3. Count the Calories.

Start keeping track of the number of calories you are consuming every time you drink soda. For example, each 12-ounce can of Coke contains approximately 140 calories and a 20-ounce bottle reportedly has 240.  To prevent mindless consumption, start tracking the number of calories you are consuming every time you drink a can or bottle of soda. When you tabulate the calories at the end of the day, this simple step may motivate you to reduce the amount of soda you drink on a daily basis. It may also be helpful to use a tracking app to help you to see how much soda and sugar you are actually consuming.

4. Factor exercise requirement to soda calories.

One way to quantify calorie intake from sodas is relating it to how much exercise you will need to do in order to sufficiently burn off those calories. According to a 2014 Johns Hopkins University study, researchers found that it would take a five mile walk or fifty minutes of jogging to burn off a 20-ounce bottle of soda.

5. Temper soda cravings with water.

Logic suggest that by filling up with water before you drink a soda will reduce the amount of soda you can or want to drink. According to culinary nutritionist and author Stefanie Sacks, people typically reach for a soda because it is what they are used to doing. It is usually the beverage most readily available when they are bored, thirsty or feeling lethargic.  She suggests, drinking a glass of water first every time you feel a soda.

6. Identify healthier beverage substitutes.

In a 2015 study published in the British Journal of Nutrition, participants were divided into two groups. Although one group was given caffeine free sodas and the other regular sodas; there was no noticeable taste difference between the sodas.  All participants were instructed to drink as much soda as they like for 28 days. At the end of the study, the caffeinated group drank 53 percent more sodas over the 28 days than the caffeine free group. This, according to researchers revealed that when our bodies are accustomed to caffeine, it increases our desire or craving for more of it. To answer the question “what to drink instead of soda?” here are some healthier options to try during the transition period.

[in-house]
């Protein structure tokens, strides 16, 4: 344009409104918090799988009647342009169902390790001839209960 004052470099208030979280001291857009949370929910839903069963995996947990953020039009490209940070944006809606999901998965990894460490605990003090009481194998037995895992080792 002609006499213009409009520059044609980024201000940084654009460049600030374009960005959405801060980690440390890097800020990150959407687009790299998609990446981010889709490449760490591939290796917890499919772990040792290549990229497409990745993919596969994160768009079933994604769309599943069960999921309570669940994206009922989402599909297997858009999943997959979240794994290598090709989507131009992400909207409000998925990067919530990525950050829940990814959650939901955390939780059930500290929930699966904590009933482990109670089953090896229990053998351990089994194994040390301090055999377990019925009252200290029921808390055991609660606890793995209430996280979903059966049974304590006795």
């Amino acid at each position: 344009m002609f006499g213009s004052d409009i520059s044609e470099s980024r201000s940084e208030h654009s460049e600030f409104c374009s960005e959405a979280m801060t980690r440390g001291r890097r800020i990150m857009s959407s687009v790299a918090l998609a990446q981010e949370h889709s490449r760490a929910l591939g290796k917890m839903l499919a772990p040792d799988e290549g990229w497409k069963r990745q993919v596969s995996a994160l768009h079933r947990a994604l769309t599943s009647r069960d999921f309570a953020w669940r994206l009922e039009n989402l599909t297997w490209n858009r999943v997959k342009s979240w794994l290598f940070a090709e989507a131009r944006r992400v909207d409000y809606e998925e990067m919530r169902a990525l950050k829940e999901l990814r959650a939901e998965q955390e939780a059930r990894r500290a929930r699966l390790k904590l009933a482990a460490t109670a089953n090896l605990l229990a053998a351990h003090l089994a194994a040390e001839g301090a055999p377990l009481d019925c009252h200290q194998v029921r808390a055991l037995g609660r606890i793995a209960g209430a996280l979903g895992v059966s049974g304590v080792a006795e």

• Unsweetened tea. If you have a distaste for unsweetened tea, add lemon, mint, or a small amount of sugar or sweetener of your choice.
  • Try drinking different herbal teas to avoid the caffeine in black or green tea.
  • Plain or flavored seltzer water provides the fizz without the caffeine and sugar. Add a piece of fruit or a dash of fruit juice if you need to jazz it up a bit.

7. Help support efforts to quit drinking soda by being prepared to avoid soda triggers.

Pay attention and make a note of where and when you drink soda. Although you may not be able to completely avoid triggers being aware can help you to make a more conscious decision to support your effort to stop over consumption of soda. If you naturally gravitate to the vending machine after lunch, take a bottle of water to your desk and sip it before heading towards the soda machine.  Also, pack your own healthy beverages or a refillable water bottle so you will have options.